Opening night at the Met

Last night was the opening night of the Metropolitan Opera’s 2009-2010 Season. Puccini’s Tosca was the vehicle for star-soprano Karita Matilla and visionary director Luc Bondy. In just one night, the Met’s stark, edgy new interpretation of this repertory classic has caused a sensation in the world of opera, begging the question over at Aria Serious: is opera for the present? The answer is of course yes, but directors updating or riffing on a composer’s original intentions must always walk a fine line.

So the press hoopla today is revolving primarily around the fact that there were hearty boos last night for the production team (not the singers). As writer/composer Galen Brown wrote on Twitter this morning: “Didn’t see Met’s Tosca, so no opinion on specific case, but love that booing is part of opera culture–audience opinion counts.” Ann Midgette of The Washington Post then responded with this: “On booing: Lukas Foss, when his Beethoven symphony performance was booed in Munich: ‘At last, someone understands my music!'” In similar fashion to Foss, Bondy responded after the performance of Tosca last night, “If people were happy after Tosca, then I would be upset.”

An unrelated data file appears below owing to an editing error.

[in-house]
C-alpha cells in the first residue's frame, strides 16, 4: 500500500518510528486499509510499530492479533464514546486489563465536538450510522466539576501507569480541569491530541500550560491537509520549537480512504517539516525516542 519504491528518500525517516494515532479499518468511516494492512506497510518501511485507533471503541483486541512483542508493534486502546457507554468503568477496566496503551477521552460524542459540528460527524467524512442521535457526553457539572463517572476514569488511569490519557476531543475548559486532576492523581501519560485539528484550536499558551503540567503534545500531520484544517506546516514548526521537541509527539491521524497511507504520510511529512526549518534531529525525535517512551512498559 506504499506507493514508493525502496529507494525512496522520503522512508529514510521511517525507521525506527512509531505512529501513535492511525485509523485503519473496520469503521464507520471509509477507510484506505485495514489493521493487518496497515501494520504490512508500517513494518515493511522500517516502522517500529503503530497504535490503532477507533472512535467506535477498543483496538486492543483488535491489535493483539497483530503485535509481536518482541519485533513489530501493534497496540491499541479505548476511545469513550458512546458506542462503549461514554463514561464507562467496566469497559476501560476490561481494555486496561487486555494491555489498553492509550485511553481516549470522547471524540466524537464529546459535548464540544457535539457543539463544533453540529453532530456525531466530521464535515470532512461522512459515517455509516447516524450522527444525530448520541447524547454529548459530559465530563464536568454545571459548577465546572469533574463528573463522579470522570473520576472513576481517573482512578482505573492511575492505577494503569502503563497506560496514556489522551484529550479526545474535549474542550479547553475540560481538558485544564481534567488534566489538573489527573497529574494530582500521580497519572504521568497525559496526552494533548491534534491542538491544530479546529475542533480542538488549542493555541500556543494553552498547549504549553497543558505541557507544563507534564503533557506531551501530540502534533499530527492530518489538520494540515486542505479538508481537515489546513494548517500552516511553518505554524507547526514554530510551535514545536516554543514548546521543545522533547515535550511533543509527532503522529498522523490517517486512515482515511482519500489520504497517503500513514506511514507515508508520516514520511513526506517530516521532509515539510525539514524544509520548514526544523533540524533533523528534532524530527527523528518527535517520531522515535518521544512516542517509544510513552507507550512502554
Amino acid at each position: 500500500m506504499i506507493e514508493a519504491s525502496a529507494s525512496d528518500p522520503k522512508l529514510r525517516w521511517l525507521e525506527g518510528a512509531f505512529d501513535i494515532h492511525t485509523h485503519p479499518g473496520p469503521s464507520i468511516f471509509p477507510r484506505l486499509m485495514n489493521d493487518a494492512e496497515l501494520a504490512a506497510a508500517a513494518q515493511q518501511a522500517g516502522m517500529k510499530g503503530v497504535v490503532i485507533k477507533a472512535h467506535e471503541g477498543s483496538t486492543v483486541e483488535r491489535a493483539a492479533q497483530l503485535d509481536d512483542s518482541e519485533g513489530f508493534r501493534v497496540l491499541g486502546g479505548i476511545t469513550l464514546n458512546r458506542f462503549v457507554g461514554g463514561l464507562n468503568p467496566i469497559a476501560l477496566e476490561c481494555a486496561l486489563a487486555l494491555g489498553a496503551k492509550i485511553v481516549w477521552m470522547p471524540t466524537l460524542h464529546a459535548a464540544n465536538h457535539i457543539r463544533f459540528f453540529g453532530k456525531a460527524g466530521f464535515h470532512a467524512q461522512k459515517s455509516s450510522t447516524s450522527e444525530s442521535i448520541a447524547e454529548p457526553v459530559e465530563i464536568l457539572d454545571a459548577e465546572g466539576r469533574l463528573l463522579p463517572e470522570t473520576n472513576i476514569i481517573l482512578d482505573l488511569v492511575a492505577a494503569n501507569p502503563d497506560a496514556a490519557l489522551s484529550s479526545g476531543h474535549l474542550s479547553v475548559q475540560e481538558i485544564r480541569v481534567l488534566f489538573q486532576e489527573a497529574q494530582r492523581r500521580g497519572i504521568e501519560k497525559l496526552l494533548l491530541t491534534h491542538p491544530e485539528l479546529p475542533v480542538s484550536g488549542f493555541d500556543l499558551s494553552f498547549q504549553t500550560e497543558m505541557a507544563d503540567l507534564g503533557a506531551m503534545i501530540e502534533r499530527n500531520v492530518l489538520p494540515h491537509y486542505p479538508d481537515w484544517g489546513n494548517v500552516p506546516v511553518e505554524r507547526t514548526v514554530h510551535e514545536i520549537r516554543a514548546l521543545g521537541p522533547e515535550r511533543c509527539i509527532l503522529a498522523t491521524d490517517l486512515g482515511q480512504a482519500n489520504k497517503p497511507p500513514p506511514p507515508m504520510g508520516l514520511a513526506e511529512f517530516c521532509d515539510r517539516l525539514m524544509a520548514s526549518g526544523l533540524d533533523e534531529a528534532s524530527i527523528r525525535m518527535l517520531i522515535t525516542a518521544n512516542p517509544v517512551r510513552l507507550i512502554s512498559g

I agree with Brown that any paying audience has the right to voice their opinion, positive or negative. That booing is so entrentched in opera culture only confirms what we already know: opera fans have an usual passion for the art form. On the flipside, it is a little bit heartbreaking to see so many hours of hard work and comitted artistry dismissed in the heat of the moment, without allowing time for the interpretation to properly digest. Bondy seems to understand this last part though, and so he remains calm: his comment suggests a feeling that in time people will come around to his interpretation. Maybe so, as some already feel his work was quite powerful: as Opera Chic writes, “Stripped of sentimentality, this was a thinking man’s Tosca. And we were illuminated.”

But I digress. The original intention of this post was to bring attention to David Pittsinger, our Mephistopheles in Faust this past May, who was hailed for a “stirring performance” as Angelotti in Tosca last night by the New York Times. And of course, soprano Danielle de Niese, who sang at the Union Theater in February, will be at the Met tonight as Susanna in Mozart’s Le Nozze di Figaro (she too seems to have infatuated someone over at the Times). Toi toi toi!

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Benjamin Taylor

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